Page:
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-   -   "For replacement use" breakers (http://www.diychatroom.com/f18/replacement-use-breakers-19928/)

pcampbell 04-14-2008 05:18 PM

"For replacement use" breakers
 
What does this mean exactly? If the old panels are not supposed to accept these then why do they make them?

I made a post a while back about my Murray LC112DS and found that the previous owner has put in a bunch of these tandems. I had a licensed electrician come in who also put one in. I need to add some circuits. I was thinking about removing all of the tandems and putting regular 1" back, and then putting a 60 amp sub-panel so I can run all 1" breakers.

Kingsmurf 04-14-2008 05:56 PM

kingsmurf
 
mmmm....couple of questions come to mind before adding any NEW
circuits....( IE NEW loads )


* when you took your amp meter ....after turning on just about
everything in the house...for realistic loads . . .what were the total
current loads ?

* what amperage of service is currently tied to your home?


* when you reconcile the above two...make sure your load isnt
in the close neighborhood of 80% of your available service

* what are the realistically calculated new loads you want to add ?


If you arent popping breaKERS ALREADY...making sure the above is
SKILLFULLY CARRIED OUT WILL GO A LONG WAY TO PREVENTING
that very thing happening

pcampbell 01-07-2009 07:21 PM

Sorry I never replied to this.

We are no where near 100 amps running everything at once.

We have all gas appliances (heater, stove, dryer, water heater). The issue is remodeling and needing to add more circuits (same loads, just now on their own circuits).

AllanJ 01-07-2009 07:38 PM

When you are breaking up a circuit with lots of lights/receptacles into two or three circuits with fewer, you will not be tripping individual breakers more often. When you add more circuits and breakers, you won't be tripping those breakers but rather you could be tripping the main breaker if you use that much power.

Your system is technically not meeting code if you do a "load analysis" according to the rules of the National Electric Code (book) and the household wattage computed there exceeds your main panel capacity. There is a number for general lighting and plug-in small appliances, I think 3 watts per square foot. There are numbers for refrigerators, electric dryers, washing machines, air conditioners, etc.

pcampbell 01-08-2009 09:11 AM

This is not an issue about 100 amp service not being enough. It is plenty.

I am trying to figure out if it is legal to put tandems in the Murray, if not then I need a sub panel or new panel.

Let me just give an example. We come into the house with a box with possibly illegal tandems, and want to make changes to the bathroom. Any changes to bathroom require bathroom to be put on its own circuit. NOW we need to address all old, (possibly) code breaking tandems before we even think about finding a place to legally put the bathroom on its own circuit.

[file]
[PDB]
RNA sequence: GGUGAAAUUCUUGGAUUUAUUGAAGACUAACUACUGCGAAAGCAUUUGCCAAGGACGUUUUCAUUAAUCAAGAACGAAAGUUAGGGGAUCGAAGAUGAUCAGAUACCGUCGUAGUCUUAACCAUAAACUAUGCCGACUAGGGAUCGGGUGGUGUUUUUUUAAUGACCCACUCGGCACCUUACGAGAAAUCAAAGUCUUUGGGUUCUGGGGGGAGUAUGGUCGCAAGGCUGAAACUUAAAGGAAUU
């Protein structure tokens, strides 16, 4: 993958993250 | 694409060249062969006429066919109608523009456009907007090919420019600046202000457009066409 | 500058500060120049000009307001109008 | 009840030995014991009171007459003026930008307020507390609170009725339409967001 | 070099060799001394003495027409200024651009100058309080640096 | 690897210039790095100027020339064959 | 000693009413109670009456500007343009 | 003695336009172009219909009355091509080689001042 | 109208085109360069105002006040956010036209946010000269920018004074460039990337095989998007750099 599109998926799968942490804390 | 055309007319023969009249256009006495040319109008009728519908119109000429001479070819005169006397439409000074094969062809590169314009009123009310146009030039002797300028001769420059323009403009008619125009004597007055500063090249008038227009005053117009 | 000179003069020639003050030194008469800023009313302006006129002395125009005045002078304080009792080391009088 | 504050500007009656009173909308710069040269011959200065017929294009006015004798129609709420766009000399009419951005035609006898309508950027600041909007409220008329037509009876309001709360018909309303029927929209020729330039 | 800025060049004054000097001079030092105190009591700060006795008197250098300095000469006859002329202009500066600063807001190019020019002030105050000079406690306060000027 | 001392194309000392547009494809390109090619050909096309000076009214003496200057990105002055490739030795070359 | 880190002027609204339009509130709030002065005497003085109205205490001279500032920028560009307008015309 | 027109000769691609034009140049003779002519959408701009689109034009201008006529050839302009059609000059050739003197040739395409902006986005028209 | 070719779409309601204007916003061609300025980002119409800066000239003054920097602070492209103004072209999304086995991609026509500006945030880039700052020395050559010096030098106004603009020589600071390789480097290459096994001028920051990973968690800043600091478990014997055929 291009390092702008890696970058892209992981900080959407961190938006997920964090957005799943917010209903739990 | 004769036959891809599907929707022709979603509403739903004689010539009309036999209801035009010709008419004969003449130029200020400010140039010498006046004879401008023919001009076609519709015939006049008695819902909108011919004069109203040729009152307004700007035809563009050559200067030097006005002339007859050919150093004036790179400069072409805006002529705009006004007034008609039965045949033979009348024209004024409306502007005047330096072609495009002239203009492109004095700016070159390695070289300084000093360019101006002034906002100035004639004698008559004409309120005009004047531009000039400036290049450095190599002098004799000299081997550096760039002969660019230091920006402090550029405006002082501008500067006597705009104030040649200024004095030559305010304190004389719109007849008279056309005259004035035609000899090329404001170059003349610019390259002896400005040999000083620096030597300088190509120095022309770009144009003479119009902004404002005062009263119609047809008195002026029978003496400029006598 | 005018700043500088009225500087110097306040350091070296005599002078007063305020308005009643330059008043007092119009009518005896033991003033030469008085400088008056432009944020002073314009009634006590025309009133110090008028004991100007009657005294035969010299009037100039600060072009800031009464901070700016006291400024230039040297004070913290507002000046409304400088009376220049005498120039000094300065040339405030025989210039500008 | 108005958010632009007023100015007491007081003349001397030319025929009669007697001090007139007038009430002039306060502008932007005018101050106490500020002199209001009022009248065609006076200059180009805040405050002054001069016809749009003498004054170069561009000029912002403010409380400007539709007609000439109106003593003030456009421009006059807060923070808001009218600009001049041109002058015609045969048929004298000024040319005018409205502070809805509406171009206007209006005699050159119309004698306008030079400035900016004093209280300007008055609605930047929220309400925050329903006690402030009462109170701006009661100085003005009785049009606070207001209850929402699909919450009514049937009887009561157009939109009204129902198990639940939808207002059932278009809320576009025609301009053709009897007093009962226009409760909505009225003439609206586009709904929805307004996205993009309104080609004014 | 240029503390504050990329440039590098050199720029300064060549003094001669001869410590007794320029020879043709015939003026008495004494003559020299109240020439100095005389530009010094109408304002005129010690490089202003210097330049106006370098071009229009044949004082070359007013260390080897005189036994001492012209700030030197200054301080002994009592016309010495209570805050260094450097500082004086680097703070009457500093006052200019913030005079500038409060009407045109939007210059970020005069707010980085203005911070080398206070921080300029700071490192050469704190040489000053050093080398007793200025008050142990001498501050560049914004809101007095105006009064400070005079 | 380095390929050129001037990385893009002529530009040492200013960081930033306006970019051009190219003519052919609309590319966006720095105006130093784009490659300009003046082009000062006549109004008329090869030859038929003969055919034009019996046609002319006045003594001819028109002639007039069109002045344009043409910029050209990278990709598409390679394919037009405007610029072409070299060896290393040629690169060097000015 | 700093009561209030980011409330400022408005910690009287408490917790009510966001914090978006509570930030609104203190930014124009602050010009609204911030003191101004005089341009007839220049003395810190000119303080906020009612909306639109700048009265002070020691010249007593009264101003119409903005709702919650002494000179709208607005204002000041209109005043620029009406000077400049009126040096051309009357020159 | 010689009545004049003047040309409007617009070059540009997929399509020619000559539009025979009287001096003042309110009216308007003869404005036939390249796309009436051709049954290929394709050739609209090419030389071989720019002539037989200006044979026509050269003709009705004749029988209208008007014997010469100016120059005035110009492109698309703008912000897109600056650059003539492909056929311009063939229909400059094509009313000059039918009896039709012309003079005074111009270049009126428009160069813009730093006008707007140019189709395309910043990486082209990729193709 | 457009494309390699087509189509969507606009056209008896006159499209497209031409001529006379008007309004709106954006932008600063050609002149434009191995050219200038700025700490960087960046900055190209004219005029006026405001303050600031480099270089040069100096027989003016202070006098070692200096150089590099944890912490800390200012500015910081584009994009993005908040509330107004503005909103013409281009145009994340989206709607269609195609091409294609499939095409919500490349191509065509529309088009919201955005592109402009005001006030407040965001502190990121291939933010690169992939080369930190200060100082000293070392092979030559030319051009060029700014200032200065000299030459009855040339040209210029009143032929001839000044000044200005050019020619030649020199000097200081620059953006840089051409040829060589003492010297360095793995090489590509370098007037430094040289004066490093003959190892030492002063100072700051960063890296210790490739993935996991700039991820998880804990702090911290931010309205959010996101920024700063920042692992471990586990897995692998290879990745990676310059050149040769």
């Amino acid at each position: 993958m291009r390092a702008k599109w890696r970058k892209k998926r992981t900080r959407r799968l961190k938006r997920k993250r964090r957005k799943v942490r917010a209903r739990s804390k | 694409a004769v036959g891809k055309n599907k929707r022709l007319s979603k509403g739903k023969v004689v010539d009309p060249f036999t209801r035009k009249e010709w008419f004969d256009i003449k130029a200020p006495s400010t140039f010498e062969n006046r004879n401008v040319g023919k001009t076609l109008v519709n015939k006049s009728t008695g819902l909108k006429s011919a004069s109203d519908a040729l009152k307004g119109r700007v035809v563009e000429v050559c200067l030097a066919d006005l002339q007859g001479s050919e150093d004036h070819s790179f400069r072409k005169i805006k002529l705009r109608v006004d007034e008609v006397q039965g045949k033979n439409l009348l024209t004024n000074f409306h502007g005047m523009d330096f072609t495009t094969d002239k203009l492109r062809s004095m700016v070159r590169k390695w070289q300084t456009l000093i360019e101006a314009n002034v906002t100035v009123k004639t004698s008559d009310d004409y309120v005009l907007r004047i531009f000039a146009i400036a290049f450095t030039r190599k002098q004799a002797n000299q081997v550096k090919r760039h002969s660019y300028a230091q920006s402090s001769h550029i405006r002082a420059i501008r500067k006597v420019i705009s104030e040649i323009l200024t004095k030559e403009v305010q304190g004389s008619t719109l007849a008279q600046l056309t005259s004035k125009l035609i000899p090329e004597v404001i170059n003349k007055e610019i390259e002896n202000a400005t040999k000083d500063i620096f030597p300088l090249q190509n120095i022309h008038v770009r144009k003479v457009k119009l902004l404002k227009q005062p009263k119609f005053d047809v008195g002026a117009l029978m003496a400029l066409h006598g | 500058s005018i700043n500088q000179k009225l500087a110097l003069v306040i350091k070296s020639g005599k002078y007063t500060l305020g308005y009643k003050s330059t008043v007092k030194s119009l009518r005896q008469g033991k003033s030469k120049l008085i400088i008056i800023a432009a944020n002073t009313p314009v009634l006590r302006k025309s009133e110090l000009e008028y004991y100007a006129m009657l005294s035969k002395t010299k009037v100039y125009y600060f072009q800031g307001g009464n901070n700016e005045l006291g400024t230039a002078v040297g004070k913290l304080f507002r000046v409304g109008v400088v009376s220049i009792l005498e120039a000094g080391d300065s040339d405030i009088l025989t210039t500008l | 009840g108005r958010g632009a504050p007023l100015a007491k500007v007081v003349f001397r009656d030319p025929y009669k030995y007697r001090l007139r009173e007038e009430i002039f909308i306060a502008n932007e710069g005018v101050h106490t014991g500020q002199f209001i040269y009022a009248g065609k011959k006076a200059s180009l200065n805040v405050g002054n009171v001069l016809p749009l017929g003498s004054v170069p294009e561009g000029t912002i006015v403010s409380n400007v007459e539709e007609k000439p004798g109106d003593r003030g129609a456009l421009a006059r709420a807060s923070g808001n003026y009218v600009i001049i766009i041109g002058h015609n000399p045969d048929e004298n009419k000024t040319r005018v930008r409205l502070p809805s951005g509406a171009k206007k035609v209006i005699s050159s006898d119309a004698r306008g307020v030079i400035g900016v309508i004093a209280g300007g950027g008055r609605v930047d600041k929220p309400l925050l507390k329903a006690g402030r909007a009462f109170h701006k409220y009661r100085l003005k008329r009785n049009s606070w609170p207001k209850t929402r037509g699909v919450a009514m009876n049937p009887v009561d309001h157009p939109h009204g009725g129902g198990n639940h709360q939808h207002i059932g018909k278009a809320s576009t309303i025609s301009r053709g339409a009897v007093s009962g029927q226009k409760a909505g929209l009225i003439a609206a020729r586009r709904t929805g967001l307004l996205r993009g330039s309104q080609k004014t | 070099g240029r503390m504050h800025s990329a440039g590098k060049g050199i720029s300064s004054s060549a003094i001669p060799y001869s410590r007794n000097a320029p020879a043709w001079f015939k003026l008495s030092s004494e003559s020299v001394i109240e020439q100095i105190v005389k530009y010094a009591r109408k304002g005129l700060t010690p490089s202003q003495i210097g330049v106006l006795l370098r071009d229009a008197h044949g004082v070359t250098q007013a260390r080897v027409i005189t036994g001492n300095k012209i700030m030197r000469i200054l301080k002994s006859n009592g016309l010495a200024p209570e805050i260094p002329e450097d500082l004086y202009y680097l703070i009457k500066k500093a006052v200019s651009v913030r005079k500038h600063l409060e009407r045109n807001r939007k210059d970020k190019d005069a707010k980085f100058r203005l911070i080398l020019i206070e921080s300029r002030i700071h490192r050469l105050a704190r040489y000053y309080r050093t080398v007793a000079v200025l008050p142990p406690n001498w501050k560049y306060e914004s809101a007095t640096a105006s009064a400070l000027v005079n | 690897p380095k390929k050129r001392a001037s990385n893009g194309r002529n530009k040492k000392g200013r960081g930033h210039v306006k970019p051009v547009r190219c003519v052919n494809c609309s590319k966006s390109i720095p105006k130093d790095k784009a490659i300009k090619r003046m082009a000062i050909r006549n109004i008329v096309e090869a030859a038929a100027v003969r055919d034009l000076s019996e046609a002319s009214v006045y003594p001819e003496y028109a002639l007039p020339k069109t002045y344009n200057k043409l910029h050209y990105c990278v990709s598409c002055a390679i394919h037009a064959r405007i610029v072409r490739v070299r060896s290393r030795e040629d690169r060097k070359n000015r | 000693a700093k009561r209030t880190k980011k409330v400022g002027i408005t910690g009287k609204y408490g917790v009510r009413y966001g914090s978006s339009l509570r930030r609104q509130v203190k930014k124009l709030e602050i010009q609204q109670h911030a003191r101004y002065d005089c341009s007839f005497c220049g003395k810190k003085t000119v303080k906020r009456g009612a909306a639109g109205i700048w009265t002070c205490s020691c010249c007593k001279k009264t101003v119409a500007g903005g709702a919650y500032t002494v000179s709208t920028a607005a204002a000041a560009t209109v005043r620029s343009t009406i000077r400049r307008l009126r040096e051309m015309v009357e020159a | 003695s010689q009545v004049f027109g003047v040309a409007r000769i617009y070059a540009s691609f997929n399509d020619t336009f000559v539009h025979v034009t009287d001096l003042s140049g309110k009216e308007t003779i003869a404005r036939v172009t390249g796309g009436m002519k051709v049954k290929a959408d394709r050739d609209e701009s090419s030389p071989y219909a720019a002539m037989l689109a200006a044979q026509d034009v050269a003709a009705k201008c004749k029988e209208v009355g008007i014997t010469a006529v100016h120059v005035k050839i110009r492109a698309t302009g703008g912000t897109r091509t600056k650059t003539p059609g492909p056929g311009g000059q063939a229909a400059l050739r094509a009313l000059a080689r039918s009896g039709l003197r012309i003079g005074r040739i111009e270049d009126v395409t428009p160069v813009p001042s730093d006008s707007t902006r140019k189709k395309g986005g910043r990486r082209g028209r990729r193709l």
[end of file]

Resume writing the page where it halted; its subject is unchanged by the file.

InPhase277 01-08-2009 10:03 AM

Quote:

Originally Posted by pcampbell (Post 209250)
This is not an issue about 100 amp service not being enough. It is plenty.

I am trying to figure out if it is legal to put tandems in the Murray, if not then I need a sub panel or new panel.

Let me just give an example. We come into the house with a box with possibly illegal tandems, and want to make changes to the bathroom. Any changes to bathroom require bathroom to be put on its own circuit. NOW we need to address all old, (possibly) code breaking tandems before we even think about finding a place to legally put the bathroom on its own circuit.


Can you double up on some circuits, freeing up some space for a full sized breaker? I don't know if the panel accepts tandems or not, but if not, then I would not use them. If you have two rooms on different circuits, maybe you could combine the receptacles on one breaker, and maybe some lights here or there. Or, if you don't want to do that, and you can't or don't want to change the panel, then maybe you could put a bus tap in and feed a 40 circuit MLO panel next to the old one. Then you'd have all the space you need.

micromind 01-08-2009 11:08 PM

The reason certain tandem breakers are 'for replacement use only' is because a normal tandem breaker has a rejection feature that allows it to be installed only in a panel that will accept tandems. This is usually accomplished by a notch in the bus extensions.

If you use all 'replacement' tandems, you could actually get 40 tandems in a 40 circuit panel, resulting is 80 circuits total, thus violating NEC 408.35. This section states that there can't be more than 42 circuits in a panel.

This section is deleted in the 2008 edition of the code.

Rob

pcampbell 01-09-2009 09:14 AM

My panel will not take the breakers with the rejection feature. However in old advertisements I find (as well as the "Direct replacement" for my 1983 panel), it says it will take up to 24 circuits (12 regular 1"). It is a Murray panel and Murray breakers. So this leaves me confused as to whether or not it is OK to use them... I had a licensed electrician come in before I started doing these things myself and he put one in but this does not say too much to me.


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